Legado Plays the Race Card
Re: “More Trouble in Paradise,” News, July 5
In a world where there is no shortage of genuine racism and pain, I’m sickened that Legado chooses to insert tension and toxicity into our community. The opposition movement has always been focused on the scale of the building, and only Legado and its PR representatives have created ties to income and race.
At first, I nervously tolerated their narrative of people opposing the development because of racist and elitist views. Earlier this year, I learned they were voicing this at their PR pop ups and when going door to door to collect signatures. I figured it wouldn’t take hold, due to its falsehood. However, once this disgusting lie emerged at the public hearing with the Planning Commission and also was front and center in The Argonaut’s article, I could not stay silent.
These tactics are not only toxic and damaging, they also propagate false black-and-white choices: this development or an empty lot; this development or you don’t care about the economically vulnerable; this development or you’re a racist. It’s grandstanding for a self-serving solution based not on altruism but on greed and profit.
Community members on both sides of the debate share a desire for new housing, affordable housing, fresh energy and new businesses. The only obstacle to all of these is Legado’s refusal to address concerns about building scale and character, environmental hazards, parking, traffic and the legal regulations for development along the coast. In the process they are not only stalling progress, but stirring up tensions and toxicity by introducing notions of racism into a friendly, peaceful, welcoming beach community that locals want to share with all visitors and potential new residents.
Playa del Rey
Don’t Just Complain, Get Involved
Re: “More Trouble in Paradise,” News, July 5; and “Westchester is Being Overdeveloped,” Letters, Aug. 2
I am very disappointed in what The Argonaut has recently been publishing about the Legado project and the way that you have promulgated a one-sided narrative that our community is racist, non-inclusive and opposed to affordable housing. If readers of this letter are among those who feel The Argonaut has not been unbiased in their recent reporting, I urge you to write a letter to the editor. It would be great to read letters from members of our community who aren’t out to bash Bonin at every turn and who take offense at
our community being portrayed as racist.
As for last week’s letter from Mr. Kacena, I agree with parts of what he is saying but cannot agree with placing the blame on Bonin. Most people don’t understand the tremendous amount of time, commitment and money it takes to impact the outcome of projects brought before the city by well-funded developers. Unfortunately, it is not up to the councilmember to decide what projects a community will accept and what projects it will not. It is up to the community to be aware of what is coming their way, to gather support or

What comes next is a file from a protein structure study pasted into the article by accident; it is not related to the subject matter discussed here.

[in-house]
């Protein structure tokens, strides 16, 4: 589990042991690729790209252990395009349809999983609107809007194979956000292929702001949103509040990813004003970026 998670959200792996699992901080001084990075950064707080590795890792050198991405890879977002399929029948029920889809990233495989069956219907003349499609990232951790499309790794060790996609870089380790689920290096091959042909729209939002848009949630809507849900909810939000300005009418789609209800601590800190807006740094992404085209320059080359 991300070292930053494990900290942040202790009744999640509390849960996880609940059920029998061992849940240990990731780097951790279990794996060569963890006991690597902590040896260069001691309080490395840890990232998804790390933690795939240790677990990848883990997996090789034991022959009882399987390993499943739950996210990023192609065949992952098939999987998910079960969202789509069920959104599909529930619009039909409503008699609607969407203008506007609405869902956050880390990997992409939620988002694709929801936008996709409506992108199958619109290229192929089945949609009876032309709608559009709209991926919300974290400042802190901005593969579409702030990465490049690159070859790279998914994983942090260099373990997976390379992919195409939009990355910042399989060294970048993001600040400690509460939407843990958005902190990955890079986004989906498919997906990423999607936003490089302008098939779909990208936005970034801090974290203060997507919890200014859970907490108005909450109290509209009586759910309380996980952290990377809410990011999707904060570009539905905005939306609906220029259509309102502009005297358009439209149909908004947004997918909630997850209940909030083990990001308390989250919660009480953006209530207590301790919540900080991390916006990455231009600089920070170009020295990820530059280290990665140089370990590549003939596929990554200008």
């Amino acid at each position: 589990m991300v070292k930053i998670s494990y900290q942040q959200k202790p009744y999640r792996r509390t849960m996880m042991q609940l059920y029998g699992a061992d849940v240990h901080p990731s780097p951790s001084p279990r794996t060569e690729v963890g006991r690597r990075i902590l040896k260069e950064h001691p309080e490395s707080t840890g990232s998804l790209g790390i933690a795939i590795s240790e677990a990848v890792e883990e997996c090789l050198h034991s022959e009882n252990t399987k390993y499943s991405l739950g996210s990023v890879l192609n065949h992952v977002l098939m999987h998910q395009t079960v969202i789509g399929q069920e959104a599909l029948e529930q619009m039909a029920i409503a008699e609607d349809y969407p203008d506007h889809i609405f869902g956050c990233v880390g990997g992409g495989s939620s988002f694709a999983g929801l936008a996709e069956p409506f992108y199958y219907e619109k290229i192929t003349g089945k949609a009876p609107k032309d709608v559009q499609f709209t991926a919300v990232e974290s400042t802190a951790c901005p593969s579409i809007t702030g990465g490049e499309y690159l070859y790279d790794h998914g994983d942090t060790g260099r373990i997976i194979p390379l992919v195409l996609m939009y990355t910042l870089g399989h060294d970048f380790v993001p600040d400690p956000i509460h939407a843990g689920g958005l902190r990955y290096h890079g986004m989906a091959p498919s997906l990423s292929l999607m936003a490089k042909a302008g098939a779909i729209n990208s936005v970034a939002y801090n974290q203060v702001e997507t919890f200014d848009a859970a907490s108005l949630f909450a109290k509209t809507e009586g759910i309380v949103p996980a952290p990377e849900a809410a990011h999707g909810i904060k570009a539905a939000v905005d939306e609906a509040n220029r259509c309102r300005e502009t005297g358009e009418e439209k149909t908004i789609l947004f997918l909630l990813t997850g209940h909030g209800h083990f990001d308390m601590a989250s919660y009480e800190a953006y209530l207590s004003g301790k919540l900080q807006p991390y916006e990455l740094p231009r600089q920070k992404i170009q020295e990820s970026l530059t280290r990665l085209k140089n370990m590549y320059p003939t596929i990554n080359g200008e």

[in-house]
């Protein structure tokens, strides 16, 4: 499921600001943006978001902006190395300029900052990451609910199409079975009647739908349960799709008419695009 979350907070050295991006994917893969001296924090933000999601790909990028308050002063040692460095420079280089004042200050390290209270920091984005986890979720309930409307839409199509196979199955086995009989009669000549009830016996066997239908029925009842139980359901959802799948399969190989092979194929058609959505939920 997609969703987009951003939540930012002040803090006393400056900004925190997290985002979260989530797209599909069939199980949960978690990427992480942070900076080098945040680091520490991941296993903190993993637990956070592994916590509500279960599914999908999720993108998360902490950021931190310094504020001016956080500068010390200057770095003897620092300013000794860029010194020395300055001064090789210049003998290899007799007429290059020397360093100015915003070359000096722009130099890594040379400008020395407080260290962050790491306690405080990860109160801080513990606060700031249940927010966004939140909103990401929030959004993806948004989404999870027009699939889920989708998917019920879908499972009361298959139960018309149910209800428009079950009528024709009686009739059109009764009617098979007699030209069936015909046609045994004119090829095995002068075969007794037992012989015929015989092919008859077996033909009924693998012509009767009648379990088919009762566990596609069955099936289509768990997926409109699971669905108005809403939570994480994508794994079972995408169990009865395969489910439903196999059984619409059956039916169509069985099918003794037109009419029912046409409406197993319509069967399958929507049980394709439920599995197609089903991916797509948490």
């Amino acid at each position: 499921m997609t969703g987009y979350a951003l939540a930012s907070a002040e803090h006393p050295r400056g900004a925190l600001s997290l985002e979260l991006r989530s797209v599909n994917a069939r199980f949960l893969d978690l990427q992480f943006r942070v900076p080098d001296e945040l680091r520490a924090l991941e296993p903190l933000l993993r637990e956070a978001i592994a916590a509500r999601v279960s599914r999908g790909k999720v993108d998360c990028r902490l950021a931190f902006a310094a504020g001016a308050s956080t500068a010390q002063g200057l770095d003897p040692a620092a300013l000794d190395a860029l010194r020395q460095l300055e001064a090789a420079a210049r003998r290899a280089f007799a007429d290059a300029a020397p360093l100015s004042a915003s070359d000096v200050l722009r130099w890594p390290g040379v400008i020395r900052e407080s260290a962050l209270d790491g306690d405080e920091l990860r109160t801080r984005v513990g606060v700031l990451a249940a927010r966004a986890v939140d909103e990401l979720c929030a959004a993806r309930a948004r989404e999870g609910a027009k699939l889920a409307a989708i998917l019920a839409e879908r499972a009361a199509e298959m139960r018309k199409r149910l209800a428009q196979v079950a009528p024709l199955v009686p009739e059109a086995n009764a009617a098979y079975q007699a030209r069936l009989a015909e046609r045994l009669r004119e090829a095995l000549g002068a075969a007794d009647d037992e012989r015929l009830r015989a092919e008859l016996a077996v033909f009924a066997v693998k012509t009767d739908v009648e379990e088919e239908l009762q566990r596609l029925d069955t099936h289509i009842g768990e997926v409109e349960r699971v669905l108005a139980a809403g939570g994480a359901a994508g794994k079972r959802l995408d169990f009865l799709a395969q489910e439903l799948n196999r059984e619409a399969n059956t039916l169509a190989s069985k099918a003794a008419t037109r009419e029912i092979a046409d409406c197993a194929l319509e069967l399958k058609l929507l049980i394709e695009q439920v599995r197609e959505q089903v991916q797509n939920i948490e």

opposition, and to inform our elected officials where we stand. We must give our leaders the tools they need to mount their opposition, in the form of good arguments and more.
It is unrealistic to think that one only needs to express their displeasure with a project and something will be done about it. Nor is it realistic to blame a community’s lack of interest, involvement or participation on their elected official without having given that elected official the tools they need to fight for you. The council office is not our concierge, they are our partner.
It is this defeatist attitude from a community that developers rely upon to shove their projects through the public process. In the years that Playa del Rey has been opposing the Legado project there have been several similar projects that have not been as publicized as Legado, and Mike has consistently stood with the community and these projects have been rejected. He is and has been our greatest ally in the fight to stop inappropriate and irresponsible development in Playa del Rey.
It is because the community has done their job for Mike that Mike can now do his job for us. That is why it is very important that the community turn out for the Aug. 14 appeals hearing before the Planning and Land Use Management Committee at City Hall and stand with Mike. For more information on the hearing, visit savepdr.org.
Julie Ross, Playa del Rey
Slow Down the Scooters
Re: “The Summer of Scooters,” Cover Story, Aug. 2
The problem is that the rules are not being enforced. There are rules against people riding with no helmets, riding on the sidewalk and leaving scooters everywhere. It is becoming both
a nuisance and a safety issue. While on our walks we’ve had several speed by in the opposite direction on the sidewalk without even slowing. It is clear we can’t count on the riders to obey the rules, and we certainly cannot count on the companies to enforce even their own rules.
While municipalities work to figure out how to best use this new mode of transportation, which appears to have promise, how about imposing a lower speed limit built into the scooters — say, five miles per hour?
Bill Hart, Marina del Rey